The Edge of Words

28 March 2014

Professor Terry Gunnell, University of Iceland

Performance of Völuspá (The Old Norse Vision of the Seeress): Words in Space; Words as Music; Words Performed.

This seminar is run in conjunction with Scandinavian Studies and Celtic and Scottish Studies.


The Old Icelandic poem Völuspá, recorded in the thirteenth century Codex Regius manuscript contains perhaps the most famous vision of the old Norse apocalypse, ragnarök.

Views about the background of the poem vary, some suggesting it is essentially a Christian work composed under the influences of the Sybilline Verses, Doomsday icons, or the Christian Easter mass, while other argue that its roots lie in Old Norse beliefs which were passed on orally over a period of around 300 years.

This lecture examines the poem from two standpoints: first of all, from the viewpoint that, whatever view we take, we must remember that the work was performed orally, and received in that form in a particular space, by living audiences; and that its composer(s) were well aware of this fact, and made good use of it when they composed it.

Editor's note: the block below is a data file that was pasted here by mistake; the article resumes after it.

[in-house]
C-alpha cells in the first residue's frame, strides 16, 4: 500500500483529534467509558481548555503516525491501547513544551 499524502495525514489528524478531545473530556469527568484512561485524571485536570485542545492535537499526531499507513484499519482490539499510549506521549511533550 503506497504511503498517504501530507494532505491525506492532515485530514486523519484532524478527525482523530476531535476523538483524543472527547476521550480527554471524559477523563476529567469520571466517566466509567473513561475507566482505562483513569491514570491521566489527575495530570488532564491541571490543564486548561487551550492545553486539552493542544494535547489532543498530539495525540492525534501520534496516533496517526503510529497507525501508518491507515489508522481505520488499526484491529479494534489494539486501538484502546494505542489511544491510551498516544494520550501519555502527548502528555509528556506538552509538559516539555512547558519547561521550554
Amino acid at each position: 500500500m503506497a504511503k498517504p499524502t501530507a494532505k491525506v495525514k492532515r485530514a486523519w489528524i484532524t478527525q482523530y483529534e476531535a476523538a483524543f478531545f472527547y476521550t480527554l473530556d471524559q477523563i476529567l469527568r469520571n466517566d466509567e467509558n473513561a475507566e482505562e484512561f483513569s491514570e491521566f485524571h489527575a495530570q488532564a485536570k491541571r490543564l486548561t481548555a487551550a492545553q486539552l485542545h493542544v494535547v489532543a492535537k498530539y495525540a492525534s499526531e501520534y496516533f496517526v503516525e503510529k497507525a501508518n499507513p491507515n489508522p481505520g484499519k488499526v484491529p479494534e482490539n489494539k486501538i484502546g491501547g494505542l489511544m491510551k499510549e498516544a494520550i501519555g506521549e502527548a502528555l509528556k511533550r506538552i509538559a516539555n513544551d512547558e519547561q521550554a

In short, we need to consider the fact that this work was not a work of literature (as we see it today), but more a mixture of music and theatre (it is presented in first person) which was probably received in a hall by an audience that brought their own worldview to bear on the message of the poem. In short, one should regard (and deal with) Völuspá essentially as a multi-media work meant to interact with its audiences.

Secondly, if we examine the poem in terms of the information that it contains about the expected audience that who inhabited the halls in question, it is interesting to note that they seem to have been essentially male, military and Óðinn-orientated, in short, an audience for whom the idea of ragnarök was natural.

This points to Völuspá as actually having roots outside Iceland, in the halls of military rulers that the Icelandic poets worked for, rather than amongst the Icelandic farmers who believed in Þórr.

This has further implications with regard to the question of whether the beliefs in ragnarök and Valhöll were widespread or focussed around a particular class of people.